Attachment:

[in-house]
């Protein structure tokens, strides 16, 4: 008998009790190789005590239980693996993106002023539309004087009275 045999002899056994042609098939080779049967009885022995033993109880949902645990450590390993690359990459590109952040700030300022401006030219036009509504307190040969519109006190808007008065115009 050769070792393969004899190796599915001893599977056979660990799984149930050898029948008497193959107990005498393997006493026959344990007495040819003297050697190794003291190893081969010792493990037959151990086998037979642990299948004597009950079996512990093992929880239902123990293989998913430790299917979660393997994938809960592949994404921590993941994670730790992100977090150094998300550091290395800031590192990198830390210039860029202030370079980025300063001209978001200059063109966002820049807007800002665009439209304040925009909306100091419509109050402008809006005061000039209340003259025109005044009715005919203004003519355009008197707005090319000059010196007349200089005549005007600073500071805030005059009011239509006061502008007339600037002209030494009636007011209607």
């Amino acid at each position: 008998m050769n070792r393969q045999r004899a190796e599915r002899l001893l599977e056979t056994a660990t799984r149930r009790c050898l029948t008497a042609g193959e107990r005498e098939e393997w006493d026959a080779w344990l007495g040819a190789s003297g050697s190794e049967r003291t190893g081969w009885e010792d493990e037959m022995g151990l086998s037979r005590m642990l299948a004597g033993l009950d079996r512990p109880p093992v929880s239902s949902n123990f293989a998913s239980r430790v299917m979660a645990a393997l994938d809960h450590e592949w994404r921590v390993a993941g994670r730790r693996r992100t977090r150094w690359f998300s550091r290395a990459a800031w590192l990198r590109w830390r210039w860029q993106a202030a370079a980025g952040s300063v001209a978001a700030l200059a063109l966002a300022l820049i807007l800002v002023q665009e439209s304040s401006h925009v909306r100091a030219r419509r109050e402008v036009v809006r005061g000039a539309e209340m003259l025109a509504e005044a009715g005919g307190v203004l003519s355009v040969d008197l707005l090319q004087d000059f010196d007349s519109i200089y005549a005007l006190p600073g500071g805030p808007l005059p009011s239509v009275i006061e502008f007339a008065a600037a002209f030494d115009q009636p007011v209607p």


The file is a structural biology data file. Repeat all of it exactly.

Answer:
[in-house]
């Protein structure tokens, strides 16, 4: 008998009790190789005590239980693996993106002023539309004087009275 045999002899056994042609098939080779049967009885022995033993109880949902645990450590390993690359990459590109952040700030300022401006030219036009509504307190040969519109006190808007008065115009 050769070792393969004899190796599915001893599977056979660990799984149930050898029948008497193959107990005498393997006493026959344990007495040819003297050697190794003291190893081969010792493990037959151990086998037979642990299948004597009950079996512990093992929880239902123990293989998913430790299917979660393997994938809960592949994404921590993941994670730790992100977090150094998300550091290395800031590192990198830390210039860029202030370079980025300063001209978001200059063109966002820049807007800002665009439209304040925009909306100091419509109050402008809006005061000039209340003259025109005044009715005919203004003519355009008197707005090319000059010196007349200089005549005007600073500071805030005059009011239509006061502008007339600037002209030494009636007011209607």
């Amino acid at each position: 008998m050769n070792r393969q045999r004899a190796e599915r002899l001893l599977e056979t056994a660990t799984r149930r009790c050898l029948t008497a042609g193959e107990r005498e098939e393997w006493d026959a080779w344990l007495g040819a190789s003297g050697s190794e049967r003291t190893g081969w009885e010792d493990e037959m022995g151990l086998s037979r005590m642990l299948a004597g033993l009950d079996r512990p109880p093992v929880s239902s949902n123990f293989a998913s239980r430790v299917m979660a645990a393997l994938d809960h450590e592949w994404r921590v390993a993941g994670r730790r693996r992100t977090r150094w690359f998300s550091r290395a990459a800031w590192l990198r590109w830390r210039w860029q993106a202030a370079a980025g952040s300063v001209a978001a700030l200059a063109l966002a300022l820049i807007l800002v002023q665009e439209s304040s401006h925009v909306r100091a030219r419509r109050e402008v036009v809006r005061g000039a539309e209340m003259l025109a509504e005044a009715g005919g307190v203004l003519s355009v040969d008197l707005l090319q004087d000059f010196d007349s519109i200089y005549a005007l006190p600073g500071g805030p808007l005059p009011s239509v009275i006061e502008f007339a008065a600037a002209f030494d115009q009636p007011v209607p």